DOWN THE PUB after the end of the academic term, I snapped some shots and then watched electronic visitors arrive looking for "things to do in Ireland" so if that's you, look at the pictures because that's the real story.
MARC CANTER serves up the post of the day by describing the context of convergence. Marc is speaking at Enterprise Ireland's Web 2.0 conference. I snapped Marc on the streets of Dublin and told him that if his Nokia phone and my N70 were toothing, Zonetag would mark his photo with our context data. In his post, Marc takes the concept of context into sitting rooms, cars, and lifestyles. He says, "If you get the context right, you'll have a pretty good chance of surviving."
MULTIMEDIA DEVELOPERS at Tipperary Institute have built various web page widgets before and some are looking at a request made by Damien Mulley. Damien reads what's in the gutters of blogs--like blogrolls. You can often tell what informs someone's judgment by what's in the gutter of the blog. While I think public blogrolls are so 2002, it would be interesting to see a pop-up window that presents a thumbnail of the linked blog, a concise statement about the blog and the titles of the latest posts on that blog. I think Bilal has code that does some of this already.
RED MUM has already warned about the dangers of the uber-popular site Bebo. Walking through Trinity while students are studying for exams, it's easy to assume that Bebo is a revision topic in several courses because no fewer than one in four computer screens showed Bebo activity when I glanced over shoulders. You're either in Bebo or you're a leper. And you don't have to make your own Bebo page because as Ray D'Arcy has discovered, you can merely cede your name to a fan and they will make up your identity from there. I've seen some Bebo profiles with identities that I am sure third level students will want to lose in the near future. The identities are real names, real pictures of drunken behaviour, half-naked cavorting, and general messing-around that might look good in a pyramid of pictures but in no way could be used as on a CV. The problem is that once your killer photo is linked to a big tribe in Bebo, that becomes your Google presence.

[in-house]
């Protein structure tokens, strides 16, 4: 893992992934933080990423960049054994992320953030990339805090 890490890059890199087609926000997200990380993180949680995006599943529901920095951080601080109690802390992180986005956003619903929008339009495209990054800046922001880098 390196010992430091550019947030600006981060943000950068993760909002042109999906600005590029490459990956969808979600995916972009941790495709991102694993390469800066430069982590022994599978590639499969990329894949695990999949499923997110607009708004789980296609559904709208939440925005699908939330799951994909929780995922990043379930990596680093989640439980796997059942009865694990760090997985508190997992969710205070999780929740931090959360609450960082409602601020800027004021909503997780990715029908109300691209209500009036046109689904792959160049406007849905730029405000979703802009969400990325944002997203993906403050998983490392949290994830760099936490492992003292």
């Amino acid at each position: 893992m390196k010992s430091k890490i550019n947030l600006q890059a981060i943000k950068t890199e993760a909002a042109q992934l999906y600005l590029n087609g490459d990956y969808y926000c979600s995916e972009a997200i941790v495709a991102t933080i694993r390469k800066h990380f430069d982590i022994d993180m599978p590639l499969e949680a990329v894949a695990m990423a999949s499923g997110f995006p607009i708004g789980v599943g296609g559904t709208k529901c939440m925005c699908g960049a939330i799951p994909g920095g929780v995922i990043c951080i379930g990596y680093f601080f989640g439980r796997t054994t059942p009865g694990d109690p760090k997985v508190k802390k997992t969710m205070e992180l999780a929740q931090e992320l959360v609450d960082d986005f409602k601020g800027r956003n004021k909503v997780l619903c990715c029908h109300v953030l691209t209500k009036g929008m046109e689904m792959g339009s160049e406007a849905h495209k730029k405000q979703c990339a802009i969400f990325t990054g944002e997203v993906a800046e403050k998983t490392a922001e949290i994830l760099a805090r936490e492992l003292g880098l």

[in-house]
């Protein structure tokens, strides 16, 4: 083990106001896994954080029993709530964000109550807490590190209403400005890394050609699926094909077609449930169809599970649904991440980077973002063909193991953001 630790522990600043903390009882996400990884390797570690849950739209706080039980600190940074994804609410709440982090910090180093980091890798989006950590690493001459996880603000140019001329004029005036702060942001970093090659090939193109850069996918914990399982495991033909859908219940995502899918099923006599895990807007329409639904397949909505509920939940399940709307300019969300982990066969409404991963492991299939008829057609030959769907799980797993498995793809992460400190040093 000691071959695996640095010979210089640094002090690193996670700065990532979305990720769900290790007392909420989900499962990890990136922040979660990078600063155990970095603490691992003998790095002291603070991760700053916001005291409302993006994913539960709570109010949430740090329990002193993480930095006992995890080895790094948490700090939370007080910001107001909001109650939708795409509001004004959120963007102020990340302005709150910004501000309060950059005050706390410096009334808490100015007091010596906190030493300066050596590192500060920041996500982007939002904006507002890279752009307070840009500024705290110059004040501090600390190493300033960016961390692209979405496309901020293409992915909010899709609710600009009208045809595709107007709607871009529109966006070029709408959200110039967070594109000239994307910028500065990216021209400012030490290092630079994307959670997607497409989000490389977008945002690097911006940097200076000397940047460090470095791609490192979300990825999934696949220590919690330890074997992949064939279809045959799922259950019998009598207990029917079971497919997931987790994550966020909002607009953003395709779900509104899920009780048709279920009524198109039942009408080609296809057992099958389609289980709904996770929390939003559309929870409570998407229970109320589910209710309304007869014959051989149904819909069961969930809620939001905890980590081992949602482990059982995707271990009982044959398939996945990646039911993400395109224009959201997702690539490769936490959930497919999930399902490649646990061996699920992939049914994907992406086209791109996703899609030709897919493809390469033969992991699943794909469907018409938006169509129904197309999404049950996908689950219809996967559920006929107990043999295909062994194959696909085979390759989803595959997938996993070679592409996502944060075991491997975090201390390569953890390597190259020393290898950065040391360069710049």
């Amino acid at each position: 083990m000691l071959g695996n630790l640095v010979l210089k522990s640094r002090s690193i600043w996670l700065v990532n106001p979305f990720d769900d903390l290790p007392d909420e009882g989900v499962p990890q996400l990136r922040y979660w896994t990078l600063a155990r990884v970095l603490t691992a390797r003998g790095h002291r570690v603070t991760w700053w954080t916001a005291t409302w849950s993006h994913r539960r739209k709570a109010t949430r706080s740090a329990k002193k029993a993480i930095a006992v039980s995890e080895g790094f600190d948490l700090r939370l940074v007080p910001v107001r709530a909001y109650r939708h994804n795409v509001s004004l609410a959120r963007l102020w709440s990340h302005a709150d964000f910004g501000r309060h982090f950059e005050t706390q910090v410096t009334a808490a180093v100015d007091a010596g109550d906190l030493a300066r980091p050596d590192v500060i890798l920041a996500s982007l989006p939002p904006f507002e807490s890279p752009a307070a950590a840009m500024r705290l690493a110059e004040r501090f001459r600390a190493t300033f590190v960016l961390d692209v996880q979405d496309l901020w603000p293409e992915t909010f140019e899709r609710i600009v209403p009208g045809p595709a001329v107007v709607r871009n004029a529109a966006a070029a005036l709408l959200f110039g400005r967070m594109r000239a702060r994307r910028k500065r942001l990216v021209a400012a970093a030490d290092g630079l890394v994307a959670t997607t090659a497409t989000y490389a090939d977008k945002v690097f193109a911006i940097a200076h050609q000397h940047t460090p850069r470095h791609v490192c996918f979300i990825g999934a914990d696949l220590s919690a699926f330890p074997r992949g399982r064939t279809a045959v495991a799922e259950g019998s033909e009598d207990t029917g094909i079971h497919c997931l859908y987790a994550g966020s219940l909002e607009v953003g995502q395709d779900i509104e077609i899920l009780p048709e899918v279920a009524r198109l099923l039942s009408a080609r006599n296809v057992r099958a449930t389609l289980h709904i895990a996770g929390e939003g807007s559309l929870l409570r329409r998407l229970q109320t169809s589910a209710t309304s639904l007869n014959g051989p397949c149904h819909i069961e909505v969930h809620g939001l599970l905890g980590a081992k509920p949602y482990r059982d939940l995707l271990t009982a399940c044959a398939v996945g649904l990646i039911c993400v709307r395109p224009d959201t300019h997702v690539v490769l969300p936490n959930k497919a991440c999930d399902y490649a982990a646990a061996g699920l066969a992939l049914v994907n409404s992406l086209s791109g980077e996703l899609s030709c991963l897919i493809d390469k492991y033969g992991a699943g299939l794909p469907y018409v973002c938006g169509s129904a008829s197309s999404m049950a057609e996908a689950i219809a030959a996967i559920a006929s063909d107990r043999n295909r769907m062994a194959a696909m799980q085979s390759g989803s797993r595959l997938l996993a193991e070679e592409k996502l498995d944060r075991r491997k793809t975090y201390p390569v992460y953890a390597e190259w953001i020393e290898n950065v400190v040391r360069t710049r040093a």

SEVERALIRISHPODCASTERS got together today in The Clarence Hotel and discussed "sound education in your pocket". That's a conference topic at EdTech 2006 set for IT Sligo on 25-26 May. The Dublin coffee chat promises to evolve into a vidcast that will play on iTunes before the May conference which means the presentation will be generating international comments and questions as its Irish audience watches it for the first time in Sligo.
This collaborative presentation explains the pedagogical, social, and technological merits of podcasting in formal education in Ireland. The contributions will shape this presentation into a broad coverage of the current state of "Podcasting in Ireland" as well as an introduction to podcasting for listeners. The framework:
WHO COULD HAVE imagined the internet evolving as it has today? Who does not think well of the innovation and experimentation across the internet and the free market to handle the transactions s that enable those markets? What's wrong with the US Congress keeping its hands off the internet as it continues developing? I don't think it's smart to legislate neutrality of information packets because the legislation framing this concept of "net neutrality" cedes the FCC powers that it currently does not have.
WHILE SEATED in a Thurles restaurant, I overheard some interesting tidbits about rejuvenating industry in that town. Planning permission has been given to Centenary-Thurles Co-op for a EUR 10m biodiesel plant. This means farmers who grow rape seed would have an alternative income to replace sugar beet production.
THE BIGGEST SCAM I have personally watched unfold in Ireland involves installing keystroke-logging software on computers. It happened within 10 metres of me at least twice. In one occasion, a foreign national (not me) in a Dublin internet cafe opened a local log file and extracted keystroke data related to a credit card transaction. He also got some bank details. I know these things because after I reported the suspected incident, the owner called his tech support who later called me and confirmed they were increasing the frequency of their hard drive scans, installing Citrix software on top of the kiosks and putting CCTV cameras into positions that could record activities in the far corners of the venue. On another occasion, an industrious student installed keystroke logging on an instructor's work station which subsequently gave him access to staff assets. He then extracted exam papers which were password-protected. I spotted him running a Russian-made password breaking algorithm on four workstations simulataneously.
YOU CAN NEVER put your faith in a single metric because if its measuring stick fails, you look stupid. If I believed Six Apart's statistics for this weblog, then I would be watching 388 visitors trample through this space every hour since midnight. I'd also be watching a blog whose average daily visitor count is decreasing. The correct numbers lie in a composite metric.